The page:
Filing taxes can be complex and intimidating. If you file your taxes incorrectly, you could face fines and legal ramifications from the IRS. Understanding how to file your taxes can save you a great deal of time, money, and frustration. Common tax filings include either filing as Head of Household, Single, or Married Filing Jointly. How should you file your taxes for the upcoming tax season? We’ll cover both the Head of Household and Single filing status in greater detail below.
Are There Advantages of Filing as the Head of Household?
We all pay taxes as a percentage of our overall income. However, those who file as Head of Household often pay less tax on their income as a percentage than those who file taxes as Single. Tax brackets update yearly, but taxpayers gain a meaningful advantage when they file as Head of Household. For example, in 2022, Single filers started paying 22% tax when their income reached $41,775. If you filed as the Head of Household, the 22% tax didn’t start until your income reached $55,900. It’s in your best interest to find out if you qualify for Head of Household filing status.
What Qualifies a Person as Head of Household?
Filing as Head of Household involves more than just checking off a box. You must meet several requirements to claim this status. Always ask a tax professional if you are not sure.
To qualify for Head of Household status, you must:
- Be unmarried
- Pay at least 50% of the costs of maintaining a household
- Have a qualifying dependent who lives in your household, and you provide their support for at least 50% of the year
To file using the Head of Household status, you must meet all of the requirements above. If you miss just one, you need to file your tax return using Single status.
It’s a good idea to document how you meet Head of Household rules. The IRS could challenge the status of your tax return. If you can’t show that you’ve met all of the requirements under the Head of Household test, the IRS could change your status to Single, which could ultimately result in paying more taxes. A good rule of thumb is to keep accurate and updated financial records. Not only can this process help you better track and manage your money throughout the year, it can also help you substantiate your tax filing status in the event you were ever audited by the IRS.
Can I Claim the Head of Household Without Dependents?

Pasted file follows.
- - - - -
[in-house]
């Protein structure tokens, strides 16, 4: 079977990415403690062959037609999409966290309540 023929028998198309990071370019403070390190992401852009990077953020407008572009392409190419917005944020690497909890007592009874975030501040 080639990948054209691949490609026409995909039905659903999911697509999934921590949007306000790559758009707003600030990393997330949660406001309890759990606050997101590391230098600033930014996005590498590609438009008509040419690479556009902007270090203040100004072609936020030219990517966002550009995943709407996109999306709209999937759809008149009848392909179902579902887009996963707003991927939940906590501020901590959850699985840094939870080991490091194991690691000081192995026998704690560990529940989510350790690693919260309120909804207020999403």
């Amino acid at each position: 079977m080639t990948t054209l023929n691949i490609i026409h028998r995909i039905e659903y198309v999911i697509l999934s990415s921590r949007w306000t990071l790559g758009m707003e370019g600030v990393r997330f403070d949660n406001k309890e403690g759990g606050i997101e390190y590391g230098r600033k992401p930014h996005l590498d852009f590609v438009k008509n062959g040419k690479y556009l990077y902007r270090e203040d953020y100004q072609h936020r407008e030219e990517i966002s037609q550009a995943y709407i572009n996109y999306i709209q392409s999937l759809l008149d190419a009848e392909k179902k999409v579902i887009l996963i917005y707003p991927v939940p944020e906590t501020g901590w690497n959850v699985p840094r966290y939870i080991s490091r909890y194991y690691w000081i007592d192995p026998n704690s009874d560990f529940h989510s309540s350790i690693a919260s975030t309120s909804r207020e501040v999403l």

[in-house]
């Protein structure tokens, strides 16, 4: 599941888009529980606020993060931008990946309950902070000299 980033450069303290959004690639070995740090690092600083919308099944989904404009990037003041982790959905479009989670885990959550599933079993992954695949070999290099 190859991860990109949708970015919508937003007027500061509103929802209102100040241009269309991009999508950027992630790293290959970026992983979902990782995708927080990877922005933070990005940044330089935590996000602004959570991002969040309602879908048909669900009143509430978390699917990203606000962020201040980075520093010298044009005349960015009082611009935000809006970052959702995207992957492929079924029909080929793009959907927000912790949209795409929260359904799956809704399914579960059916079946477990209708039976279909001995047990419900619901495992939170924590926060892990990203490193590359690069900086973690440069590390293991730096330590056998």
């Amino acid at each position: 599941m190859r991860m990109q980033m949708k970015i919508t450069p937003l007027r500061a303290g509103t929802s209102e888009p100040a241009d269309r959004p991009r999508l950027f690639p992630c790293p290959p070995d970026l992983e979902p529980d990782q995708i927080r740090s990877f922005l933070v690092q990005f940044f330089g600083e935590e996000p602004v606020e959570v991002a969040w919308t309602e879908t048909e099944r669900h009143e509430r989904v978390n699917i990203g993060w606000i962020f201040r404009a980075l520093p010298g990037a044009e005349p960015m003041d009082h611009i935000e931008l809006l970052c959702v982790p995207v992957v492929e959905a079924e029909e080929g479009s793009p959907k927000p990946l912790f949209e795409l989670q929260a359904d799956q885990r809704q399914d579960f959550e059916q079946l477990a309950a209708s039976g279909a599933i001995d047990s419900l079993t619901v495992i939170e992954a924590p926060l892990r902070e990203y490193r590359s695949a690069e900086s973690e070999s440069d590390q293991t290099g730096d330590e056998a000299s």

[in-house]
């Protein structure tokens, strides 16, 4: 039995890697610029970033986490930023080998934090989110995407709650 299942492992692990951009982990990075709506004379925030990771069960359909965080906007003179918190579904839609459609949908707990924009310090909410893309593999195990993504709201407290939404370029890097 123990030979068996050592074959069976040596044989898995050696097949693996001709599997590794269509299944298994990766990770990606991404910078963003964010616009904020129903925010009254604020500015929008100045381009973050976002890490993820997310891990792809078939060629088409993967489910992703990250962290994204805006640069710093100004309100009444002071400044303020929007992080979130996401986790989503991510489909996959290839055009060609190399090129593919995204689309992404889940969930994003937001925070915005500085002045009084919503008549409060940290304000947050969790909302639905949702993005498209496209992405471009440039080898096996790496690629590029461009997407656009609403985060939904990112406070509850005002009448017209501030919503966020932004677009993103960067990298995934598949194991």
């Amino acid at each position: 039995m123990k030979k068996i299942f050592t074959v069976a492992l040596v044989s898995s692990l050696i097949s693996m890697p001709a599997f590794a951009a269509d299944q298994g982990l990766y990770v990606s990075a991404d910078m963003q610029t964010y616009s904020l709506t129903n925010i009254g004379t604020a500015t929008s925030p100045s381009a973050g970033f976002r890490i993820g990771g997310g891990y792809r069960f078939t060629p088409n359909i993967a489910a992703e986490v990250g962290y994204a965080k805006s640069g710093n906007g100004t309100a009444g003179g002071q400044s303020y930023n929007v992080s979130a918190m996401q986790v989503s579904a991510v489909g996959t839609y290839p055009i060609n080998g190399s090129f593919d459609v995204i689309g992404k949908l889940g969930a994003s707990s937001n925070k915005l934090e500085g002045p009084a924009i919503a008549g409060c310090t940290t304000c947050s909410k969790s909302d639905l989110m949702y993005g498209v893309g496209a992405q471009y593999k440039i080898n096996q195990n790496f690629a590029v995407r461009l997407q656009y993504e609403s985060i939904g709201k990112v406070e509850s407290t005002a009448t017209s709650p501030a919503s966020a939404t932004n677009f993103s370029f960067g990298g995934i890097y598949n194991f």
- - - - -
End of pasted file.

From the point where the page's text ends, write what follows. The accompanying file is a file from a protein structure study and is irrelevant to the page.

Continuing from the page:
Normally, to qualify as Head of Household, you would have a child dependent. However, it is possible to file as Head of Household without claiming dependents. This exception might happen when a noncustodial parent has the right to claim a child as a dependent.
Even if you aren’t entitled to claim your child as a dependent, you may be able to file as Head of Household as long as you’re unmarried, paid for more than half the home cost with your child, and your child is your qualifying person.
Who Is Considered a Qualifying Person?
A qualifying person is a child, parent, or relative who helps you meet requirements for Head of Household filing status. In general, a qualifying person is a child under 19 years old who lives with you for at least half of the year. A child under 24 years old who is away at college could also qualify.
A qualifying person doesn’t have to be a child. If you provide more than half of the support for a parent, they may meet this definition as well–even if they don’t live with you.
The IRS has various definitions of who a qualifying person is to allow you to file as Head of Household. It’s important to familiarize yourself with these definitions yearly to see if you happen to qualify for the Head of Household filing status.
How do I File Taxes if I’m Married to a Nonresident Alien Spouse?
Carefully consider your tax filing status if your spouse is a nonresident alien. Choosing the wrong status could trigger higher tax rates, lost deductions, and expanded reporting requirements. It is always a good idea to consult a tax professional if you are not sure.